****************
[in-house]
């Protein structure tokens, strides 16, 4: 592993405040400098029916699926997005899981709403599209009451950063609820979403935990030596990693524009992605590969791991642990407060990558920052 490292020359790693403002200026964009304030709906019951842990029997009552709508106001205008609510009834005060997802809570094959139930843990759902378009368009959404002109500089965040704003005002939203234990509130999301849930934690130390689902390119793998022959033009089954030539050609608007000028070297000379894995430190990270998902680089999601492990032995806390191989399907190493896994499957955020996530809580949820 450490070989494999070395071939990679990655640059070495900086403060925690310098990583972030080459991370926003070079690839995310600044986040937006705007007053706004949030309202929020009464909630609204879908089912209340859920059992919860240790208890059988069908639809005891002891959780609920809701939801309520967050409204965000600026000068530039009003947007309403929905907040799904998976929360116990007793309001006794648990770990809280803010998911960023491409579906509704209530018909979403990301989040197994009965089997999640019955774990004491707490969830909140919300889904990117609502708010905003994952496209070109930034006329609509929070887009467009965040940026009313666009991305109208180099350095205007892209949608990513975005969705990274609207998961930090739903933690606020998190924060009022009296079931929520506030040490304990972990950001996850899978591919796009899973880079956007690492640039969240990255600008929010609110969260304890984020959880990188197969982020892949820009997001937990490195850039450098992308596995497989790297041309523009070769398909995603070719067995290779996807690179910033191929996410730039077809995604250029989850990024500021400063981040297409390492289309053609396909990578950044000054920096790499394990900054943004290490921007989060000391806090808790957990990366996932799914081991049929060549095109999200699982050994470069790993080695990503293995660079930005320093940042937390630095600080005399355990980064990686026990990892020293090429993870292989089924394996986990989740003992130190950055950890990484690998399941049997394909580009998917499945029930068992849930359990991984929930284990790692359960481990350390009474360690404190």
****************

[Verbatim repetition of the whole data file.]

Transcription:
[in-house]
């Protein structure tokens, strides 16, 4: 592993405040400098029916699926997005899981709403599209009451950063609820979403935990030596990693524009992605590969791991642990407060990558920052 490292020359790693403002200026964009304030709906019951842990029997009552709508106001205008609510009834005060997802809570094959139930843990759902378009368009959404002109500089965040704003005002939203234990509130999301849930934690130390689902390119793998022959033009089954030539050609608007000028070297000379894995430190990270998902680089999601492990032995806390191989399907190493896994499957955020996530809580949820 450490070989494999070395071939990679990655640059070495900086403060925690310098990583972030080459991370926003070079690839995310600044986040937006705007007053706004949030309202929020009464909630609204879908089912209340859920059992919860240790208890059988069908639809005891002891959780609920809701939801309520967050409204965000600026000068530039009003947007309403929905907040799904998976929360116990007793309001006794648990770990809280803010998911960023491409579906509704209530018909979403990301989040197994009965089997999640019955774990004491707490969830909140919300889904990117609502708010905003994952496209070109930034006329609509929070887009467009965040940026009313666009991305109208180099350095205007892209949608990513975005969705990274609207998961930090739903933690606020998190924060009022009296079931929520506030040490304990972990950001996850899978591919796009899973880079956007690492640039969240990255600008929010609110969260304890984020959880990188197969982020892949820009997001937990490195850039450098992308596995497989790297041309523009070769398909995603070719067995290779996807690179910033191929996410730039077809995604250029989850990024500021400063981040297409390492289309053609396909990578950044000054920096790499394990900054943004290490921007989060000391806090808790957990990366996932799914081991049929060549095109999200699982050994470069790993080695990503293995660079930005320093940042937390630095600080005399355990980064990686026990990892020293090429993870292989089924394996986990989740003992130190950055950890990484690998399941049997394909580009998917499945029930068992849930359990991984929930284990790692359960481990350390009474360690404190």